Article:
Many farmers in Uganda receive important agricultural information in a one-way sharing process, from government agricultural extension officers directly to the farmer. This method does not allow farmers to share their own experience and opinions or to be part of the knowledge building process.
UMFULA involves over 50 people spread across 13 organisations based in five countries and two continents. In the history of collaborative research, there have been many research consortia of this size and geographical spread - but what makes UMFULA special is its interdisciplinary nature.
The African Climate Risks Conference is an open platform for sharing latest climate research on African climate among researchers, and with policy makers, practitioners and development partners, with the goal to ensure the improved flow of knowledge and interactions among researchers, practitioners and decision-makers; toward greater impact and legacy of completed and on-going African climate research and adaptation initiatives.
A key output of Future Climate for Africa (FCFA) projects has been focusing on capacity development of Early Career Researchers (ECRs) through consortium, cross-consortia and external initiatives. It is hoped that through these initiatives ECRs will have increased knowledge, capacity and skills to enhance their development and/or use of climate information.
The following video presentations were recorded for the Fourth Africa Climate Resilience Investment Summit (ACRIS IV) hosted at the Sandton Conference Centre, Johannesburg, South Africa, from 05th - 07th March 2019.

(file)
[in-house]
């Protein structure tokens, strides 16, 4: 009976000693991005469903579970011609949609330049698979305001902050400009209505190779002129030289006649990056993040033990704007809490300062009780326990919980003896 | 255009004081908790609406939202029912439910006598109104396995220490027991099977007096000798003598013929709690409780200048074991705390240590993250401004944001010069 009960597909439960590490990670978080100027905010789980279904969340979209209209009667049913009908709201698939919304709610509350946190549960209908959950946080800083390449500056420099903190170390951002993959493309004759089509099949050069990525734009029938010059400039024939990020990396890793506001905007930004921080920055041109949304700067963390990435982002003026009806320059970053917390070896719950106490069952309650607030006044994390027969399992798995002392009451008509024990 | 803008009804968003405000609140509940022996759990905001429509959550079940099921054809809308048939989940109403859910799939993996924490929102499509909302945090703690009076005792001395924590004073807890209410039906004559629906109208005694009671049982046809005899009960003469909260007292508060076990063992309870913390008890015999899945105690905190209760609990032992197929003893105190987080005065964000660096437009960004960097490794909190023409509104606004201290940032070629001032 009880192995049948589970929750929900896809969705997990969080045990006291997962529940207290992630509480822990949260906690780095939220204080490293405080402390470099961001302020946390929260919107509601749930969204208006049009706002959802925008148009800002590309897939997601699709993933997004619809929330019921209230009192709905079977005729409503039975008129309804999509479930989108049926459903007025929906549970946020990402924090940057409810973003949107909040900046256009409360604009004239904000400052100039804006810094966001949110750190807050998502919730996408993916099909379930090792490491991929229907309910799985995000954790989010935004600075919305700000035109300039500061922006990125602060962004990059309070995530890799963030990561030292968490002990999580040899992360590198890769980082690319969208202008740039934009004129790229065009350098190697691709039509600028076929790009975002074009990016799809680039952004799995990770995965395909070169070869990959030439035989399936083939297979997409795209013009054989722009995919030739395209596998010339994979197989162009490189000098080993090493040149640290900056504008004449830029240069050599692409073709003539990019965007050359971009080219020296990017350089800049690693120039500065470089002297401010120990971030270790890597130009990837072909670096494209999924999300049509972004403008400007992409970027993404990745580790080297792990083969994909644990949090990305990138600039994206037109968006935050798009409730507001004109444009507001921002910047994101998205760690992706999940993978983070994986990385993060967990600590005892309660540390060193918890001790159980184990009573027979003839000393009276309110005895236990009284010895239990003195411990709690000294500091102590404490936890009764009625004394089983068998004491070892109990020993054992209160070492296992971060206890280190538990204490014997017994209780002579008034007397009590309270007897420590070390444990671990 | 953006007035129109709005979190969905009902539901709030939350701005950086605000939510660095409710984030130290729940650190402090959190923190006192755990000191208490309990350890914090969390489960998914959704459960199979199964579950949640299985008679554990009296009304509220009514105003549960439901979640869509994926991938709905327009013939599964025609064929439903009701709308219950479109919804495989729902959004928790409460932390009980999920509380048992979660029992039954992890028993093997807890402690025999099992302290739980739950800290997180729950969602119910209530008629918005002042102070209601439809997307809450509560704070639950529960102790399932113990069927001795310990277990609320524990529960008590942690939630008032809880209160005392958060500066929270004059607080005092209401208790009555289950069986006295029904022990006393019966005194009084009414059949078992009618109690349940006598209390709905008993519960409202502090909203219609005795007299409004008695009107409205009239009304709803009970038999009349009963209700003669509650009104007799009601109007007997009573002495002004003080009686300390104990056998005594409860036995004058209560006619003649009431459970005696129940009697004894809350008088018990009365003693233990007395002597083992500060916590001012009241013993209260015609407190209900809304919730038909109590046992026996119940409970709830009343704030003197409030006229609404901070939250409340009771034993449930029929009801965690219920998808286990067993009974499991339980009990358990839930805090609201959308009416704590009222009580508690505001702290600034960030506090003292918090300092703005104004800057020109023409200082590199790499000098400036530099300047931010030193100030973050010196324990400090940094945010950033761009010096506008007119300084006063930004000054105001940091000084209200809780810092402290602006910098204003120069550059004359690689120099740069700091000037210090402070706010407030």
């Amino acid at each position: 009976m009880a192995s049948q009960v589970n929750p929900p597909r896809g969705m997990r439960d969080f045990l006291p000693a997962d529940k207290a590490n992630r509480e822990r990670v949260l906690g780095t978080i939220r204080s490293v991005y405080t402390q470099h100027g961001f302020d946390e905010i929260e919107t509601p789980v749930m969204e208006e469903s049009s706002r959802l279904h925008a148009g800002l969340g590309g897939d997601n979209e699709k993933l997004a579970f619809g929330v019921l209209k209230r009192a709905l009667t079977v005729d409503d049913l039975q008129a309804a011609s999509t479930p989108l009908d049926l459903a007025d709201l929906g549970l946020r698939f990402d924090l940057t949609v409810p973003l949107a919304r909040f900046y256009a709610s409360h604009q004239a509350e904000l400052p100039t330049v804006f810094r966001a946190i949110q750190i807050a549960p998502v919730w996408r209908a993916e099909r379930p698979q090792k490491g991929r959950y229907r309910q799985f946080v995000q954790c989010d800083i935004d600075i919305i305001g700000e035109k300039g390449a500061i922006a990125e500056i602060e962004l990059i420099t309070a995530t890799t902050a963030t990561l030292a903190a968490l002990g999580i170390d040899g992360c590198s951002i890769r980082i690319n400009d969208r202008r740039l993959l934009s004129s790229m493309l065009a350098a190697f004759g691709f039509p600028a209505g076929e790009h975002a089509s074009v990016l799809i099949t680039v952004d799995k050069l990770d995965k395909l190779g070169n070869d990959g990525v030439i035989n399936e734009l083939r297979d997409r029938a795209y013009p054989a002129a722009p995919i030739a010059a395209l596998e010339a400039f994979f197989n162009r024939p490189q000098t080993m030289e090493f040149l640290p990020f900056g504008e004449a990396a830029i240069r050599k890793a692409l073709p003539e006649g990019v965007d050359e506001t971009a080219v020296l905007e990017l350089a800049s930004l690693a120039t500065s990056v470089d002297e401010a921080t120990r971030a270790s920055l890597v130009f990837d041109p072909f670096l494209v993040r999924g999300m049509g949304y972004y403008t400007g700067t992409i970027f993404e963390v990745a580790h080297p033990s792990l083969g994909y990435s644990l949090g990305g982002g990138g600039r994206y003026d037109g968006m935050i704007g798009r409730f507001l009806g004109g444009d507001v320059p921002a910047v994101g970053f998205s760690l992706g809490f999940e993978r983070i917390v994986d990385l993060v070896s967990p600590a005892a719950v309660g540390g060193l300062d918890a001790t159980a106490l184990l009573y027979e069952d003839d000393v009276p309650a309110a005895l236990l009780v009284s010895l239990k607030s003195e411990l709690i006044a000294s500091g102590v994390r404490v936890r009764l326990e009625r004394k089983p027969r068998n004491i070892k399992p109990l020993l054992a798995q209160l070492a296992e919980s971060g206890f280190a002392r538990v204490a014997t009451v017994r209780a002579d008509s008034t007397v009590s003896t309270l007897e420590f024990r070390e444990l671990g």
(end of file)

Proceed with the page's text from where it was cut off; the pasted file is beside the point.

Welcome to the March 2019 edition of the Future Climate for Africa newsletter
The Pan African Media Alliance for Climate Change (PAMACC) has partnered with SouthSouthNorth Projects Africa (SSNA) which is acting on behalf of Weather and Climate Information Services for Africa (WISER) to have its member journalists report deeply on the social and political implications of delivering weather and climate services in East Africa.
The old style of supporting farmers in Uganda was to send a government-employed agricultural extension officer out into the field. He’d travel from farm to farm with information on the latest in crop sciences, or a seasonal forecast from the local met office.
When climate and social science researchers sat down with a roomful of city managers and technicians in the Namibian capital of Windhoek in August 2018, someone from the city’s wastewater treatment plant threw them a curve-ball: what, she asked, are the projections for when water temperatures in the city might climb beyond a certain point?
In our capitalist world, financial dimensions are often at least implicit in our decisions. We are accustomed to designing our projects within an allocated budget, ensuring that we are able to maximise value for money by ensuring optimal effectiveness and efficiency of resources.